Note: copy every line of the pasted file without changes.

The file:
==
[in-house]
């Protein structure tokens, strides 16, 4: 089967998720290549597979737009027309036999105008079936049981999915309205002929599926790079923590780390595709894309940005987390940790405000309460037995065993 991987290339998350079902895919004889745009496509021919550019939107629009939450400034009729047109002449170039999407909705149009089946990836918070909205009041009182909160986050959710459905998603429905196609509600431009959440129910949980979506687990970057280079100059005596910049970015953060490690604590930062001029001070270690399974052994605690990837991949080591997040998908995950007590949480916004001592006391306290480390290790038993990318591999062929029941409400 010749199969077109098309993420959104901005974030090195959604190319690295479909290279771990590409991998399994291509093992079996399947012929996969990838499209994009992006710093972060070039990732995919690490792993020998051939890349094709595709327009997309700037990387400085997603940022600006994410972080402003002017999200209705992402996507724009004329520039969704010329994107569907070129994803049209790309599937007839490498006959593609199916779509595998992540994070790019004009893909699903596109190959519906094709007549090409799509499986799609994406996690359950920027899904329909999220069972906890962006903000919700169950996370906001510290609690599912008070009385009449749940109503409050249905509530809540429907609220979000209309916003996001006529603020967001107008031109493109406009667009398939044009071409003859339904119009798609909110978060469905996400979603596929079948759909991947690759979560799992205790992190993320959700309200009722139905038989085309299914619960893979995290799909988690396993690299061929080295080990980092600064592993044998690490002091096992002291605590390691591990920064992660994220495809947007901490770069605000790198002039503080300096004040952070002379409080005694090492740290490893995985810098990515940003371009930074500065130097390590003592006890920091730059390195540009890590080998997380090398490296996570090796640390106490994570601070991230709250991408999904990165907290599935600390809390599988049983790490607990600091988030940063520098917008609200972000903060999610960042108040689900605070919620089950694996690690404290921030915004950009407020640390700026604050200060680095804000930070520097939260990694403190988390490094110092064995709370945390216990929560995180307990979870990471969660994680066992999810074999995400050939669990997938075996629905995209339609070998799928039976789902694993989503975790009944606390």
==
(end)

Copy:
[in-house]
């Protein structure tokens, strides 16, 4: 089967998720290549597979737009027309036999105008079936049981999915309205002929599926790079923590780390595709894309940005987390940790405000309460037995065993 991987290339998350079902895919004889745009496509021919550019939107629009939450400034009729047109002449170039999407909705149009089946990836918070909205009041009182909160986050959710459905998603429905196609509600431009959440129910949980979506687990970057280079100059005596910049970015953060490690604590930062001029001070270690399974052994605690990837991949080591997040998908995950007590949480916004001592006391306290480390290790038993990318591999062929029941409400 010749199969077109098309993420959104901005974030090195959604190319690295479909290279771990590409991998399994291509093992079996399947012929996969990838499209994009992006710093972060070039990732995919690490792993020998051939890349094709595709327009997309700037990387400085997603940022600006994410972080402003002017999200209705992402996507724009004329520039969704010329994107569907070129994803049209790309599937007839490498006959593609199916779509595998992540994070790019004009893909699903596109190959519906094709007549090409799509499986799609994406996690359950920027899904329909999220069972906890962006903000919700169950996370906001510290609690599912008070009385009449749940109503409050249905509530809540429907609220979000209309916003996001006529603020967001107008031109493109406009667009398939044009071409003859339904119009798609909110978060469905996400979603596929079948759909991947690759979560799992205790992190993320959700309200009722139905038989085309299914619960893979995290799909988690396993690299061929080295080990980092600064592993044998690490002091096992002291605590390691591990920064992660994220495809947007901490770069605000790198002039503080300096004040952070002379409080005694090492740290490893995985810098990515940003371009930074500065130097390590003592006890920091730059390195540009890590080998997380090398490296996570090796640390106490994570601070991230709250991408999904990165907290599935600390809390599988049983790490607990600091988030940063520098917008609200972000903060999610960042108040689900605070919620089950694996690690404290921030915004950009407020640390700026604050200060680095804000930070520097939260990694403190988390490094110092064995709370945390216990929560995180307990979870990471969660994680066992999810074999995400050939669990997938075996629905995209339609070998799928039976789902694993989503975790009944606390």